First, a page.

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Borthwick on his new captain: 'He's got a fantastic understanding of the game'

REACTION: Jamie George “accepted with huge gratitude and enthusiasm” the offer from head coach Steve Borthwick to captain England in the upcoming Six Nations.

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The 33-year-old hooker, who has previously led Saracens and the British and Irish Lions, succeeds Owen Farrell – with his club-mate missing the tournament while he takes a mental health break from the international game.

But there is no place in England coach Steve Borthwick’s 36-man tournament training squad for the experienced forward duo of Billy Vunipola or Kyle Sinckler.

George has won 85 England caps, plus three for the British and Irish Lions.

“Last week Steve asked me to be captain for the upcoming Six Nations and I accepted with huge gratitude and enthusiasm,” George said.

“I love playing for England. I hope that everyone has seen how much it means to me, I have never shied away from that.

He added: “I believe I’m at the stage of my career where I can give my all to the captaincy and give my best on the pitch.

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“I don’t underestimate the challenge ahead. Owen is a fantastic motivator and tactician, and we will undoubtedly miss his leadership.

“But I have got brilliant people around me, many of whom have won major tournaments, and utilising the great experience we have within the group is going to be crucial.”

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‘Outstanding’

Borthwick, himself a former England captain, explained his decision to appoint George as skipper by telling a Twickenham news conference.

“Firstly, I think he’s an outstanding player, one of the best hookers in the world, incredible work-rate. Secondly, he’s got a fantastic understanding of the game, tactically very astute.

“And thirdly, he’s brilliant with people, builds great relationships.”

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George’s appointment was announced less than an hour after Saracens confirmed he’d signed a new two-year deal that will keep him at the north London side – which he joined as a teenager – until at least 2026.

Borthwick was pleased by George’s decision, with several players having made themselves ineligible for England by joining overseas clubs.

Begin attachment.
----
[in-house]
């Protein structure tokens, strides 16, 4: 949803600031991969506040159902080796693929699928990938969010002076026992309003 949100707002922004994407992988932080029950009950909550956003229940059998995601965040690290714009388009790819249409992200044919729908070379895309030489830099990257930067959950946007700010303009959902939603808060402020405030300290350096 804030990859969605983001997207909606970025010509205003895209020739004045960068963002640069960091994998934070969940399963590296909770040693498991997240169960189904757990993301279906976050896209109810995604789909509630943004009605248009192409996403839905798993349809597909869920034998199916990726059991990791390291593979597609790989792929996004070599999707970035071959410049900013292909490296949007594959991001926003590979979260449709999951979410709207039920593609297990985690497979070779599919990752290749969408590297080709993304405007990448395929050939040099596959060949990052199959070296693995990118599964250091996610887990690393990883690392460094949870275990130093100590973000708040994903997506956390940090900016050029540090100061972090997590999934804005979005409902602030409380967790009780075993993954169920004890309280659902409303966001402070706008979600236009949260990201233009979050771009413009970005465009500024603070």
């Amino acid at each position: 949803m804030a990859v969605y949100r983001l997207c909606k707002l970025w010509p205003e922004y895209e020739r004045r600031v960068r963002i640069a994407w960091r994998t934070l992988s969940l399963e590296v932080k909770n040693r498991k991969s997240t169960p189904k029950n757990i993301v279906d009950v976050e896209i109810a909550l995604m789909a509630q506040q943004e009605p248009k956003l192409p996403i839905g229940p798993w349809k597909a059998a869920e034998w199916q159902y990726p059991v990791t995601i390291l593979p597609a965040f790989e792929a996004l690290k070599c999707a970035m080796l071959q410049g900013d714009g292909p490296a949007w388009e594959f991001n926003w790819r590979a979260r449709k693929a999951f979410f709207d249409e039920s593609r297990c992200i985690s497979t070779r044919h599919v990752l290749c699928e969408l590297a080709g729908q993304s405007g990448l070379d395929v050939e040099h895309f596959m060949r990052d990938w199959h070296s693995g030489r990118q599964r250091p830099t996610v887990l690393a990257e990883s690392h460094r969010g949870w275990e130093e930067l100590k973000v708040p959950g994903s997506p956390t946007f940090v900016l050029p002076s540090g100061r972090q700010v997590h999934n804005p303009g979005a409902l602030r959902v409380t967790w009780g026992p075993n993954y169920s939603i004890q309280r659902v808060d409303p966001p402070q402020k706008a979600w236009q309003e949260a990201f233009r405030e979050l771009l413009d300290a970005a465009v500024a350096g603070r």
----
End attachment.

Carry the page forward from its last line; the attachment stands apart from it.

Jamie George with quote

“It’s a real positive step and maybe a sign that English rugby has turned a corner,” said Borthwick, with several clubs in England’s top-flight Premiership having gone out of business last season.

Only half of the squad that finished third at last year’s World Cup in France have been retained.

Centre Henry Slade and hooker Luke Cowan-Dickie, who both missed out on the World Cup, are recalled.

Scrumhalf Ben Spencer, last capped by England during their 2019 World Cup final loss to South Africa, also returns after starring for Bath.

Uncapped Exeter wing Immanuel Feyi-Waboso, born and brought up in Cardiff, is one of seven uncapped players in the squad.

Fellow wings Oscar Beard and Tom Roebuck, back rows Chandler Cunningham-South and Ethan Roots, centre Fraser Dingwall and fly-half Fin Smith are the other squad members yet to make a Test debut.

England have won just two matches in each of the past three Six Nations, a record Borthwick, who took over from the sacked Eddie Jones before last year’s edition, is determined to improve.

“In the last six years we’ve won 50 percent of our games in the Six Nations and that’s something we need to improve,” said Borthwick.

“It’s a really competitive competition. I think we’ve built some foundations over this last period of time and what we need to do is build and grow on that.”

England begin their campaign away to Italy on February 3.

England squad

Backs: Oscar Beard, Danny Care, Elliot Daly, Fraser Dingwall, Immanuel Feyi-Waboso, George Ford, Tommy Freeman, George Furbank, Ollie Lawrence, Alex Mitchell, Tom Roebuck, Henry Slade, Fin Smith, Marcus Smith, Ben Spencer, Freddie Steward.

Forwards: Ollie Chessum, Dan Cole, Alex Coles, Luke Cowan-Dickie, Chandler Cunningham-South, Ben Curry, Theo Dan, Alex Dombrandt, Ben Earl, Ellis Genge, Jamie George (captain), Joe Heyes, Nick Isiekwe, Maro Itoje, Joe Marler, Beno Obano, Tom Pearson, Ethan Roots, Will Stuart, Sam Underhill.

Jamie George with quote

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